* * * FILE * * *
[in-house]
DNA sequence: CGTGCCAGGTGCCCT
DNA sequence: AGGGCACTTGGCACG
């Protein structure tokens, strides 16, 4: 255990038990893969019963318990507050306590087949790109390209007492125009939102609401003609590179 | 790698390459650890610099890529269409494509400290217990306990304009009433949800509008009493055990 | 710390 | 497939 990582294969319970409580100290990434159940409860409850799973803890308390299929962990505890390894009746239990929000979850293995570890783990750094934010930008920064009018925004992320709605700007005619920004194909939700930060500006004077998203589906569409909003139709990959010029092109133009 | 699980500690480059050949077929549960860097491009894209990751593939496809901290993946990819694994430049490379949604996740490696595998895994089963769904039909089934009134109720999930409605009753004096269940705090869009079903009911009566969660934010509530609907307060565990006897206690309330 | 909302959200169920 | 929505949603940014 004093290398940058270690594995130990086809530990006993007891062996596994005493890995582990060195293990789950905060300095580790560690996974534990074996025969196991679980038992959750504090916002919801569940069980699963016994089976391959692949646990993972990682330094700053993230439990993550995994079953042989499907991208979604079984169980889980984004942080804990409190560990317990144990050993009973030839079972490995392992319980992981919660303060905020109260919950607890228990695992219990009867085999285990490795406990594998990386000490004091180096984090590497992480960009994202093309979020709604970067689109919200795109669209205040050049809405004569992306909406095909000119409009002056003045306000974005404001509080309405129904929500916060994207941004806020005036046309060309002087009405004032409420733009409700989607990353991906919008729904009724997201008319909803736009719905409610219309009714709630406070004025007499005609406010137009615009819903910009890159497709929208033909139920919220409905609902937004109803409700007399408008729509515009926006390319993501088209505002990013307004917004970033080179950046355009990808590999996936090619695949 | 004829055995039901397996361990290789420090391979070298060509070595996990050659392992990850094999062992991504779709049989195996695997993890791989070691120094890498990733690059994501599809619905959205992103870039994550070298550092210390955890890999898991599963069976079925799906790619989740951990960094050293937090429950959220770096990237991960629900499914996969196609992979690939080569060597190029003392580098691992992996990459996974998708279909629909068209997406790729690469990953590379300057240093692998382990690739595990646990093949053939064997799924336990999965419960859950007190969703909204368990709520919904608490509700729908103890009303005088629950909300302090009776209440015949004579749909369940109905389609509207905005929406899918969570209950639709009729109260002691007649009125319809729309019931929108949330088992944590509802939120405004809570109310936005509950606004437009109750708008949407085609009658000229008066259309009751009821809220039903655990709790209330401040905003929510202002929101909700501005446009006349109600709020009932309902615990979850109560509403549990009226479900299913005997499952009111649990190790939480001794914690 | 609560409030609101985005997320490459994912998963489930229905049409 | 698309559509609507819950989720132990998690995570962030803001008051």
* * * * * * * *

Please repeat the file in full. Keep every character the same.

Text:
[in-house]
DNA sequence: CGTGCCAGGTGCCCT
DNA sequence: AGGGCACTTGGCACG
């Protein structure tokens, strides 16, 4: 255990038990893969019963318990507050306590087949790109390209007492125009939102609401003609590179 | 790698390459650890610099890529269409494509400290217990306990304009009433949800509008009493055990 | 710390 | 497939 990582294969319970409580100290990434159940409860409850799973803890308390299929962990505890390894009746239990929000979850293995570890783990750094934010930008920064009018925004992320709605700007005619920004194909939700930060500006004077998203589906569409909003139709990959010029092109133009 | 699980500690480059050949077929549960860097491009894209990751593939496809901290993946990819694994430049490379949604996740490696595998895994089963769904039909089934009134109720999930409605009753004096269940705090869009079903009911009566969660934010509530609907307060565990006897206690309330 | 909302959200169920 | 929505949603940014 004093290398940058270690594995130990086809530990006993007891062996596994005493890995582990060195293990789950905060300095580790560690996974534990074996025969196991679980038992959750504090916002919801569940069980699963016994089976391959692949646990993972990682330094700053993230439990993550995994079953042989499907991208979604079984169980889980984004942080804990409190560990317990144990050993009973030839079972490995392992319980992981919660303060905020109260919950607890228990695992219990009867085999285990490795406990594998990386000490004091180096984090590497992480960009994202093309979020709604970067689109919200795109669209205040050049809405004569992306909406095909000119409009002056003045306000974005404001509080309405129904929500916060994207941004806020005036046309060309002087009405004032409420733009409700989607990353991906919008729904009724997201008319909803736009719905409610219309009714709630406070004025007499005609406010137009615009819903910009890159497709929208033909139920919220409905609902937004109803409700007399408008729509515009926006390319993501088209505002990013307004917004970033080179950046355009990808590999996936090619695949 | 004829055995039901397996361990290789420090391979070298060509070595996990050659392992990850094999062992991504779709049989195996695997993890791989070691120094890498990733690059994501599809619905959205992103870039994550070298550092210390955890890999898991599963069976079925799906790619989740951990960094050293937090429950959220770096990237991960629900499914996969196609992979690939080569060597190029003392580098691992992996990459996974998708279909629909068209997406790729690469990953590379300057240093692998382990690739595990646990093949053939064997799924336990999965419960859950007190969703909204368990709520919904608490509700729908103890009303005088629950909300302090009776209440015949004579749909369940109905389609509207905005929406899918969570209950639709009729109260002691007649009125319809729309019931929108949330088992944590509802939120405004809570109310936005509950606004437009109750708008949407085609009658000229008066259309009751009821809220039903655990709790209330401040905003929510202002929101909700501005446009006349109600709020009932309902615990979850109560509403549990009226479900299913005997499952009111649990190790939480001794914690 | 609560409030609101985005997320490459994912998963489930229905049409 | 698309559509609507819950989720132990998690995570962030803001008051």